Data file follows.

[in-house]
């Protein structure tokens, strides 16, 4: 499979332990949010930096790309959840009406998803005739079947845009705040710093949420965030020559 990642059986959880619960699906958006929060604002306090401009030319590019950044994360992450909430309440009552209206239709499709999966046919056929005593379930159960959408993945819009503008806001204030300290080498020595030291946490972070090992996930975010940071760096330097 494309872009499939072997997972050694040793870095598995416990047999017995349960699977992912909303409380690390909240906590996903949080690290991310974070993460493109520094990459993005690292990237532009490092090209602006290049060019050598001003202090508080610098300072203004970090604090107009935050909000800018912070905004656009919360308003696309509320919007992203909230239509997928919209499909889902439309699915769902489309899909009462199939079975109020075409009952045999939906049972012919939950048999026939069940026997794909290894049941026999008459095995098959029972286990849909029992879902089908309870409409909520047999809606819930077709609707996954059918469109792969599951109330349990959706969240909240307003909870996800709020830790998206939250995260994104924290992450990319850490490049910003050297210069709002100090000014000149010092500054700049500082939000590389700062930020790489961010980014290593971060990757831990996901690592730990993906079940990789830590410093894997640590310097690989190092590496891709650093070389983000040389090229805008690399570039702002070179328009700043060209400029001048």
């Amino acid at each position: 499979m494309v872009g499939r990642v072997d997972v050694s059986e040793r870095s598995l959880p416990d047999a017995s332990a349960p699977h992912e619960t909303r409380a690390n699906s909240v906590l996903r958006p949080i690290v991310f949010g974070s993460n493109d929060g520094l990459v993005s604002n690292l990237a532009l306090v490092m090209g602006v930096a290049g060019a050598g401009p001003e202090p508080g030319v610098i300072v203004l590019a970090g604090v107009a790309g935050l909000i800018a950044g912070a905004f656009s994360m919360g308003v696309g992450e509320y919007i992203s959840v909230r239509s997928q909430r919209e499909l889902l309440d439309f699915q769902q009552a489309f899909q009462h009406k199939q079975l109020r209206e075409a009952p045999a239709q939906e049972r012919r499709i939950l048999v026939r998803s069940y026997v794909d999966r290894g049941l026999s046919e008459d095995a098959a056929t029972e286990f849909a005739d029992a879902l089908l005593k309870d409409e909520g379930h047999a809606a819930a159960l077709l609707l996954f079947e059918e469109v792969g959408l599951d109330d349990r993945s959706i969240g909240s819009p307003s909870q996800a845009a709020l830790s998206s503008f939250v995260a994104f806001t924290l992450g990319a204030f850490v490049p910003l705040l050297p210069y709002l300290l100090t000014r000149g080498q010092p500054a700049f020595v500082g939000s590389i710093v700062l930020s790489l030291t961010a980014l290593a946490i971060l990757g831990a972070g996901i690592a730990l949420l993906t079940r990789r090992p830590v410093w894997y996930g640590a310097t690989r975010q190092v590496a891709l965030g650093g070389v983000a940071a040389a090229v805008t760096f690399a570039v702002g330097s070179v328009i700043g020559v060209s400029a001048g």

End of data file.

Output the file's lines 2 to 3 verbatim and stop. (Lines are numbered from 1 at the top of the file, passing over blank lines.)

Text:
């Protein structure tokens, strides 16, 4: 499979332990949010930096790309959840009406998803005739079947845009705040710093949420965030020559 990642059986959880619960699906958006929060604002306090401009030319590019950044994360992450909430309440009552209206239709499709999966046919056929005593379930159960959408993945819009503008806001204030300290080498020595030291946490972070090992996930975010940071760096330097 494309872009499939072997997972050694040793870095598995416990047999017995349960699977992912909303409380690390909240906590996903949080690290991310974070993460493109520094990459993005690292990237532009490092090209602006290049060019050598001003202090508080610098300072203004970090604090107009935050909000800018912070905004656009919360308003696309509320919007992203909230239509997928919209499909889902439309699915769902489309899909009462199939079975109020075409009952045999939906049972012919939950048999026939069940026997794909290894049941026999008459095995098959029972286990849909029992879902089908309870409409909520047999809606819930077709609707996954059918469109792969599951109330349990959706969240909240307003909870996800709020830790998206939250995260994104924290992450990319850490490049910003050297210069709002100090000014000149010092500054700049500082939000590389700062930020790489961010980014290593971060990757831990996901690592730990993906079940990789830590410093894997640590310097690989190092590496891709650093070389983000040389090229805008690399570039702002070179328009700043060209400029001048």
């Amino acid at each position: 499979m494309v872009g499939r990642v072997d997972v050694s059986e040793r870095s598995l959880p416990d047999a017995s332990a349960p699977h992912e619960t909303r409380a690390n699906s909240v906590l996903r958006p949080i690290v991310f949010g974070s993460n493109d929060g520094l990459v993005s604002n690292l990237a532009l306090v490092m090209g602006v930096a290049g060019a050598g401009p001003e202090p508080g030319v610098i300072v203004l590019a970090g604090v107009a790309g935050l909000i800018a950044g912070a905004f656009s994360m919360g308003v696309g992450e509320y919007i992203s959840v909230r239509s997928q909430r919209e499909l889902l309440d439309f699915q769902q009552a489309f899909q009462h009406k199939q079975l109020r209206e075409a009952p045999a239709q939906e049972r012919r499709i939950l048999v026939r998803s069940y026997v794909d999966r290894g049941l026999s046919e008459d095995a098959a056929t029972e286990f849909a005739d029992a879902l089908l005593k309870d409409e909520g379930h047999a809606a819930a159960l077709l609707l996954f079947e059918e469109v792969g959408l599951d109330d349990r993945s959706i969240g909240s819009p307003s909870q996800a845009a709020l830790s998206s503008f939250v995260a994104f806001t924290l992450g990319a204030f850490v490049p910003l705040l050297p210069y709002l300290l100090t000014r000149g080498q010092p500054a700049f020595v500082g939000s590389i710093v700062l930020s790489l030291t961010a980014l290593a946490i971060l990757g831990a972070g996901i690592a730990l949420l993906t079940r990789r090992p830590v410093w894997y996930g640590a310097t690989r975010q190092v590496a891709l965030g650093g070389v983000a940071a040389a090229v805008t760096f690399a570039v702002g330097s070179v328009i700043g020559v060209s400029a001048g």